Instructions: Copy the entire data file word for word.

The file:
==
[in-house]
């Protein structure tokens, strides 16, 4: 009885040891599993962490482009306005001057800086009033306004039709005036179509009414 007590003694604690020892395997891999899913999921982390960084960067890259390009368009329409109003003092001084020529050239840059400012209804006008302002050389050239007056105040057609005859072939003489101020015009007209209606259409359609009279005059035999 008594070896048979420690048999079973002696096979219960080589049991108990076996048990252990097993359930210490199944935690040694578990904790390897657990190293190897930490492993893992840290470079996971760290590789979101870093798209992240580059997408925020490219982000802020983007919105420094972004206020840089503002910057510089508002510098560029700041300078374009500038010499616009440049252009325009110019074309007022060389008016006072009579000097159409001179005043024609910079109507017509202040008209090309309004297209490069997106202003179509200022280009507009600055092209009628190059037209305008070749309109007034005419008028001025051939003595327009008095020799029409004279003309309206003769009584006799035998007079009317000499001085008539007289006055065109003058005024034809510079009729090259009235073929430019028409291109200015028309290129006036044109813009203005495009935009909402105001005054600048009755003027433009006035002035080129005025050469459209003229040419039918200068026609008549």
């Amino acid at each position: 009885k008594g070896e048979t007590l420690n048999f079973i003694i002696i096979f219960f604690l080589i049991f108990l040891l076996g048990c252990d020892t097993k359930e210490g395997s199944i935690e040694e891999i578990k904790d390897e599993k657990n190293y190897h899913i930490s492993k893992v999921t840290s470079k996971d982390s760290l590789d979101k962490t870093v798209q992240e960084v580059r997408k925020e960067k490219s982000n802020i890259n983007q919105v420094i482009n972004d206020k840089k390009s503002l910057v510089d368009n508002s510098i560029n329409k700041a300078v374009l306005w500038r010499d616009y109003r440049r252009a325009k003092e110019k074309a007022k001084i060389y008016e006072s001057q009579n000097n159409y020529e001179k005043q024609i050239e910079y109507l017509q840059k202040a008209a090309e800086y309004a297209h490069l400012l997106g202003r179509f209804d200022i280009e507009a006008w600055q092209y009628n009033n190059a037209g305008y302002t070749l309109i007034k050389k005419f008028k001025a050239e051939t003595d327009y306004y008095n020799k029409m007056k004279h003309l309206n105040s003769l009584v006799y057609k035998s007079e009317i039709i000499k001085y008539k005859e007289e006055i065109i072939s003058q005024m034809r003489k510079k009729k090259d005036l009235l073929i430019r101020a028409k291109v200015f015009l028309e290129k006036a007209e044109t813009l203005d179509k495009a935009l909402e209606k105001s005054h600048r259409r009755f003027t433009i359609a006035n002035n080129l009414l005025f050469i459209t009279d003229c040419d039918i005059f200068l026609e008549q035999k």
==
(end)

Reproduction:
[in-house]
């Protein structure tokens, strides 16, 4: 009885040891599993962490482009306005001057800086009033306004039709005036179509009414 007590003694604690020892395997891999899913999921982390960084960067890259390009368009329409109003003092001084020529050239840059400012209804006008302002050389050239007056105040057609005859072939003489101020015009007209209606259409359609009279005059035999 008594070896048979420690048999079973002696096979219960080589049991108990076996048990252990097993359930210490199944935690040694578990904790390897657990190293190897930490492993893992840290470079996971760290590789979101870093798209992240580059997408925020490219982000802020983007919105420094972004206020840089503002910057510089508002510098560029700041300078374009500038010499616009440049252009325009110019074309007022060389008016006072009579000097159409001179005043024609910079109507017509202040008209090309309004297209490069997106202003179509200022280009507009600055092209009628190059037209305008070749309109007034005419008028001025051939003595327009008095020799029409004279003309309206003769009584006799035998007079009317000499001085008539007289006055065109003058005024034809510079009729090259009235073929430019028409291109200015028309290129006036044109813009203005495009935009909402105001005054600048009755003027433009006035002035080129005025050469459209003229040419039918200068026609008549």
């Amino acid at each position: 009885k008594g070896e048979t007590l420690n048999f079973i003694i002696i096979f219960f604690l080589i049991f108990l040891l076996g048990c252990d020892t097993k359930e210490g395997s199944i935690e040694e891999i578990k904790d390897e599993k657990n190293y190897h899913i930490s492993k893992v999921t840290s470079k996971d982390s760290l590789d979101k962490t870093v798209q992240e960084v580059r997408k925020e960067k490219s982000n802020i890259n983007q919105v420094i482009n972004d206020k840089k390009s503002l910057v510089d368009n508002s510098i560029n329409k700041a300078v374009l306005w500038r010499d616009y109003r440049r252009a325009k003092e110019k074309a007022k001084i060389y008016e006072s001057q009579n000097n159409y020529e001179k005043q024609i050239e910079y109507l017509q840059k202040a008209a090309e800086y309004a297209h490069l400012l997106g202003r179509f209804d200022i280009e507009a006008w600055q092209y009628n009033n190059a037209g305008y302002t070749l309109i007034k050389k005419f008028k001025a050239e051939t003595d327009y306004y008095n020799k029409m007056k004279h003309l309206n105040s003769l009584v006799y057609k035998s007079e009317i039709i000499k001085y008539k005859e007289e006055i065109i072939s003058q005024m034809r003489k510079k009729k090259d005036l009235l073929i430019r101020a028409k291109v200015f015009l028309e290129k006036a007209e044109t813009l203005d179509k495009a935009l909402e209606k105001s005054h600048r259409r009755f003027t433009i359609a006035n002035n080129l009414l005025f050469i459209t009279d003229c040419d039918i005059f200068l026609e008549q035999k």